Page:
I am the father of a nearly 2-year old daughter. I was present for her birth in the Philippines. I am a US citizen by birth and lived most of my life in the US. I acknowledged paternity and the child uses my surname. My understanding of US regulations is that citizenship requires the mother's signature and approval. The mother (and her family) refuse to allow my daughter to become a US citizen unless I agree to large cash payments for the next 19 years.

I have an attorney in the Philippines that was successful in getting a visitation order. I have provided full support starting with prenatal care.

Have I missed something in reviewing the US regulations? Is there a way to get my child her US citizenship without the mother's consent? I think a passport and citizenship are usually acquired in the same transaction, is it possible to at least get her citizenship without the mother's consent?

  • Some clarification would be useful: Are you a US citizen? Please edit this information into the question. Welcome to the site!
    – gerrit
    Commented Dec 6, 2018 at 10:28

2 Answers 2


It seems pretty clear from the following information from the US State Department that you or the child can declare US citizenship by paternity at any time before the child is 18. If you are the father and you are a US citizen, then child has US citizenship, they just need to have it recognized by the US government.

Birth Abroad Out-of-Wedlock to a U.S. Citizen Father – “New” Section 309(a)

A person born abroad out-of-wedlock to a U.S. citizen father may acquire U.S. citizenship under Section 301(c) or 301(g) of the INA, as made applicable by the “new” Section 309(a) of the INA if:

1) A blood relationship between the person and the father is established by clear and convincing evidence;

2) The father had the nationality of the United States at the time of the person’s birth;

3) The father (unless deceased) has agreed in writing to provide financial support for the person until the person reaches the age of 18 years, and

4) While the person is under the age of 18 years -- the person is legitimated under the law of his/her residence or domicile, the father acknowledges paternity of the person in writing under oath, or the paternity of the person is established by adjudication of a competent court.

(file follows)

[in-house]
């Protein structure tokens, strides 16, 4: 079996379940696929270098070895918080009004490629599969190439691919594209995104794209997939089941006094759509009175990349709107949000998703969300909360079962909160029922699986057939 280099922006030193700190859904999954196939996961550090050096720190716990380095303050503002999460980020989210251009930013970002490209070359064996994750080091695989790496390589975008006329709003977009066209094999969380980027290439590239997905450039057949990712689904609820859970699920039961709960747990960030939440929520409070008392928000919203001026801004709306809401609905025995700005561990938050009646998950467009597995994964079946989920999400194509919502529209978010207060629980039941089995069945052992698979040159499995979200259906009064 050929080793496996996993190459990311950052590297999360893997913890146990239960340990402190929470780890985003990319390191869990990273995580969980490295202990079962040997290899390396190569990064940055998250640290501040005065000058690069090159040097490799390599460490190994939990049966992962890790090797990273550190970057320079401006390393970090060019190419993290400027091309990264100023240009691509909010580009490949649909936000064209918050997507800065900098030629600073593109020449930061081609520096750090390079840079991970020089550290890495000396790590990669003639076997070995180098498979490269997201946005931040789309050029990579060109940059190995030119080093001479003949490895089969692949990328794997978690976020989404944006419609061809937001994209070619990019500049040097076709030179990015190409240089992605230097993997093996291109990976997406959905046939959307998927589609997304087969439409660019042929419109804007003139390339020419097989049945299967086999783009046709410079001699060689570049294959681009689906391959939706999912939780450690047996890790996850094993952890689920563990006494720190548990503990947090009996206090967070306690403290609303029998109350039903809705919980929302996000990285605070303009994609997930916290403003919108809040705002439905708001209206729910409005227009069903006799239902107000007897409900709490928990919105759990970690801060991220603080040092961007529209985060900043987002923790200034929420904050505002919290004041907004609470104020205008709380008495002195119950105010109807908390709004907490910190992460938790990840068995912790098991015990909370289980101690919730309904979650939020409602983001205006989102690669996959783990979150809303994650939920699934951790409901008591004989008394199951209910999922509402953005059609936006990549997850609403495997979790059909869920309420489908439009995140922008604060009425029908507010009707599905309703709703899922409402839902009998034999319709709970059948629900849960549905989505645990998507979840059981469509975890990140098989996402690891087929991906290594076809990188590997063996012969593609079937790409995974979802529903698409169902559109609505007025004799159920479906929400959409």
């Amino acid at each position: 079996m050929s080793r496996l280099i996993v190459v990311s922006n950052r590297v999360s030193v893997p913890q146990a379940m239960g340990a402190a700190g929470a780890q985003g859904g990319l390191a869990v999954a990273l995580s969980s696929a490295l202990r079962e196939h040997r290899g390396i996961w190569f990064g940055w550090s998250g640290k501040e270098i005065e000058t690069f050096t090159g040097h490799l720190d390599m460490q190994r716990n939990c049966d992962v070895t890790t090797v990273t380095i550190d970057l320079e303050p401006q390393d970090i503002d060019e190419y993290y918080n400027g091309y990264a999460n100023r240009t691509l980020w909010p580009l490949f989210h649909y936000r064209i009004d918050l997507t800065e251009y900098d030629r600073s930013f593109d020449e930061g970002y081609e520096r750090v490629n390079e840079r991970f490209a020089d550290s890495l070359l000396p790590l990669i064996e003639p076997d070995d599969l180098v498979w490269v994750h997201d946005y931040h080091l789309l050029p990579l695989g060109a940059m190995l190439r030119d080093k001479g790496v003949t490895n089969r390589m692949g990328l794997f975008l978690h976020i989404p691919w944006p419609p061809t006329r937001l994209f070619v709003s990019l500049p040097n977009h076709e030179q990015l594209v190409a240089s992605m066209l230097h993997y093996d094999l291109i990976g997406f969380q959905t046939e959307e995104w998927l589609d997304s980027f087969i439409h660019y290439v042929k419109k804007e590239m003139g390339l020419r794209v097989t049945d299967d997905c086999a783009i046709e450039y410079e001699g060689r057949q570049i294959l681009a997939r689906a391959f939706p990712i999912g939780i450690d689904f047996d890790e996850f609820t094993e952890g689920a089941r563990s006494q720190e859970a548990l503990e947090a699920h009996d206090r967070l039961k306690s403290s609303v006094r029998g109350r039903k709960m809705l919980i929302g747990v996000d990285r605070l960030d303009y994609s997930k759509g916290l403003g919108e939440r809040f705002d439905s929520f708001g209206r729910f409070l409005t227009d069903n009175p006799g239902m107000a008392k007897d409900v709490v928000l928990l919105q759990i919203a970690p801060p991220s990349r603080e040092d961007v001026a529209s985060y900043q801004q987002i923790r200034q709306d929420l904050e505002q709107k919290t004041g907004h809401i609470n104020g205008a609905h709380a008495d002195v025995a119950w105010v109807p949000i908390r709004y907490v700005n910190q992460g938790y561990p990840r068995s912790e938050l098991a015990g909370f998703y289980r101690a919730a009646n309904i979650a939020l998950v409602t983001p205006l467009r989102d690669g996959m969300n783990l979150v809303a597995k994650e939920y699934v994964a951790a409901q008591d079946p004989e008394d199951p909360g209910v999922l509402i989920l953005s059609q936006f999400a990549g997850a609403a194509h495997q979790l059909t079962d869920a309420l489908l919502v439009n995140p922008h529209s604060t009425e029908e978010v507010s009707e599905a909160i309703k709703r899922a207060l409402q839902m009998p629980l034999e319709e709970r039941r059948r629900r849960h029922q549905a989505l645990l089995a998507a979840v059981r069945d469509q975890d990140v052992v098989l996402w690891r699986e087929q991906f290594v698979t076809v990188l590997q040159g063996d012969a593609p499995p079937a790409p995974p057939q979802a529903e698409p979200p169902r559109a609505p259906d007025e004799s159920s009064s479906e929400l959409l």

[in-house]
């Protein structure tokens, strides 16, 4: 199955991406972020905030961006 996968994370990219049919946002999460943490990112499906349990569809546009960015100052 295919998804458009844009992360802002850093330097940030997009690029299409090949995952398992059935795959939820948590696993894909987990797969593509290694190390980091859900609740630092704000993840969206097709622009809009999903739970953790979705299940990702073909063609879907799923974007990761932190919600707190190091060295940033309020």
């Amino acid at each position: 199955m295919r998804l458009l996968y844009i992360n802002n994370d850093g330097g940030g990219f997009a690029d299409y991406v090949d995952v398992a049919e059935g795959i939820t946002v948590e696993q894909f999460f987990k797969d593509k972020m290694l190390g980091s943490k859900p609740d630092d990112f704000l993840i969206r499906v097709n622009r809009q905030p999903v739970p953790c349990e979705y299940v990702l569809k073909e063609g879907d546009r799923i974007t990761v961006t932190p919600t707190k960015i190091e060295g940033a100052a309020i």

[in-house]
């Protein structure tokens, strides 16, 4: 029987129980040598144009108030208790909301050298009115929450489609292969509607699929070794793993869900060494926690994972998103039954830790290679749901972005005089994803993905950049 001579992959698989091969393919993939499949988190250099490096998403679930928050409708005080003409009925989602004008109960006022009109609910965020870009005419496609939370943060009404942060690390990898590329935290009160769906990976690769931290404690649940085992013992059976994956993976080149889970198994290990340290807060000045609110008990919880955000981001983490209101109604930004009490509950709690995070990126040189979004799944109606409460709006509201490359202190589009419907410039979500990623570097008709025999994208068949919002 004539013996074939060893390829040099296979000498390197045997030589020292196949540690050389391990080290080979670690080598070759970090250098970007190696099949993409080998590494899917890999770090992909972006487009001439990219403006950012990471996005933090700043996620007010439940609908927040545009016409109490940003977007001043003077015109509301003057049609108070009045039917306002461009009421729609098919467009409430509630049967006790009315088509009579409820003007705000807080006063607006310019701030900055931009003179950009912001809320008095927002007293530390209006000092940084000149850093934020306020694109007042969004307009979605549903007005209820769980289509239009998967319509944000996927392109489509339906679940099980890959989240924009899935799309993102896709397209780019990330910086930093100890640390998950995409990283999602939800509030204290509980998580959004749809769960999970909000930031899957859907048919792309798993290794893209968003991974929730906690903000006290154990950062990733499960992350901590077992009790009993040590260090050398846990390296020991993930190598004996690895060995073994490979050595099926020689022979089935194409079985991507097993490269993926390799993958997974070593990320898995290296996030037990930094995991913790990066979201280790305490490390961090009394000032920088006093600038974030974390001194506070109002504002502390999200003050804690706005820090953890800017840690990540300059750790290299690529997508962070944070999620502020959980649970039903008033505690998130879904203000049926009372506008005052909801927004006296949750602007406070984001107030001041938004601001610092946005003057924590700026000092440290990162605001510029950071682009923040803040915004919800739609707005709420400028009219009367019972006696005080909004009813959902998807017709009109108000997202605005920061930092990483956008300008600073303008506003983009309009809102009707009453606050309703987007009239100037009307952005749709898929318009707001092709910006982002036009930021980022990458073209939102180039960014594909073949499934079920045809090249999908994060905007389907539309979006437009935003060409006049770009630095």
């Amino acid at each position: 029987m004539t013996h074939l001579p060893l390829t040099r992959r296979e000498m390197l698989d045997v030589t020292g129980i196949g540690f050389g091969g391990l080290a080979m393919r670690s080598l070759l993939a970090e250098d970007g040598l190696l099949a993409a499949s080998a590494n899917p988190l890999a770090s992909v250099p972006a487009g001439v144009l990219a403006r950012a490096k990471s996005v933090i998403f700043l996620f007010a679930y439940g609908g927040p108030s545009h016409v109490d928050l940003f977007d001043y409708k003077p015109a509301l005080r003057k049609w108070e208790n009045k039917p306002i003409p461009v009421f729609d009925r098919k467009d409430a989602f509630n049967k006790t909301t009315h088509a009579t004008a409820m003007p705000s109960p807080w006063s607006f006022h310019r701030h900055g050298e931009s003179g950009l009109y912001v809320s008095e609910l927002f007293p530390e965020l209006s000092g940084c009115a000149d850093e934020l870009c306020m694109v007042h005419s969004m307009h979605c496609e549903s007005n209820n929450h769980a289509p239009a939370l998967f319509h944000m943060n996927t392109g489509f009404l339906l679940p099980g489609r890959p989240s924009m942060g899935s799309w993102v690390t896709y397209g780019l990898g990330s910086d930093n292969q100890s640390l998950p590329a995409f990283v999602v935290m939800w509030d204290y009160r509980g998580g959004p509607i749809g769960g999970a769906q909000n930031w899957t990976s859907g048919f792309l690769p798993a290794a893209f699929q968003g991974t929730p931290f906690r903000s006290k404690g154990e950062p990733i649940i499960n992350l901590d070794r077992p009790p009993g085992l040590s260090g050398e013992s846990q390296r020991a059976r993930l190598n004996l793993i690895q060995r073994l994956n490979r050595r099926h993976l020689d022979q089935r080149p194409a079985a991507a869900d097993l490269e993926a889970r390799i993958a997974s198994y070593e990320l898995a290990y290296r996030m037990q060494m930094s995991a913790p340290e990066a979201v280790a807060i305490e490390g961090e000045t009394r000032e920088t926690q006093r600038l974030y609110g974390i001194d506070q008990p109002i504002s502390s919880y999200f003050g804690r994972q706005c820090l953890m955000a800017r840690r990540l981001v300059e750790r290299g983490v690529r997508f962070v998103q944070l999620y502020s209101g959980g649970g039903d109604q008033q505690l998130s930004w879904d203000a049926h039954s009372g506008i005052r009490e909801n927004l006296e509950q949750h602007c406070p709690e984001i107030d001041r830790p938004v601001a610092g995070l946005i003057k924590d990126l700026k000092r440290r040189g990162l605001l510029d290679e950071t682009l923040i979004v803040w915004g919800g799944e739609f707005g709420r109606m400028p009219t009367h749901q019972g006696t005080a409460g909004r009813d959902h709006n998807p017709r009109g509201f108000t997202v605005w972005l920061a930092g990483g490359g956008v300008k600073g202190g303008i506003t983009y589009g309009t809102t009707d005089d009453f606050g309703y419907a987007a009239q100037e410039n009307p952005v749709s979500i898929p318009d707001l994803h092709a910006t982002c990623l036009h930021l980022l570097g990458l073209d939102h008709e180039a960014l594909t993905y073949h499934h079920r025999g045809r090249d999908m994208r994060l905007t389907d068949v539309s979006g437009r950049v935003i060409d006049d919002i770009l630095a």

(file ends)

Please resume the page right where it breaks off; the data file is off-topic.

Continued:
If you have questions about the contents of this section or related citizenship laws you should contact a private attorney.


There is nothing here about consent of the mother but there is a clause requiring an agreement of financial support until the age of 18 - which presumably as the father, you would be happy to do. There is no stipulation as to the amount you have to pay, as long as what you have agreed to pay is reasonable by local standards I think you would be ok, but the mother certainly could make your life difficult if you are too stingy. You might go to mediation and agree to pay a reasonable monthly sum until the child is 18, which should satisfy this part of the stipulation.

So in any case, I would just be sure to have have: 1) a (legally valid) copy of the birth certificate that notes that you are the recognized father; 2) have a local court declare you to be the father; or, 3) take a paternity test. And agree to pay your child support payments as the father you claim to be. Finally, the State Department recommends you get an immigration attorney on the US-side use when you make the petition to have citizenship recognized. Doing all of this sooner than later will likely be easier for you as well as for the child.

  • +1 However there is no need whatsoever for a USA immigration attorney. This is easy peasy. His Filipino attorney should handle #3 concerning financial support, and then the OP can file. Agreement means the mother must consent, or ordered by court if the mother is being stubborn.
    – user 56513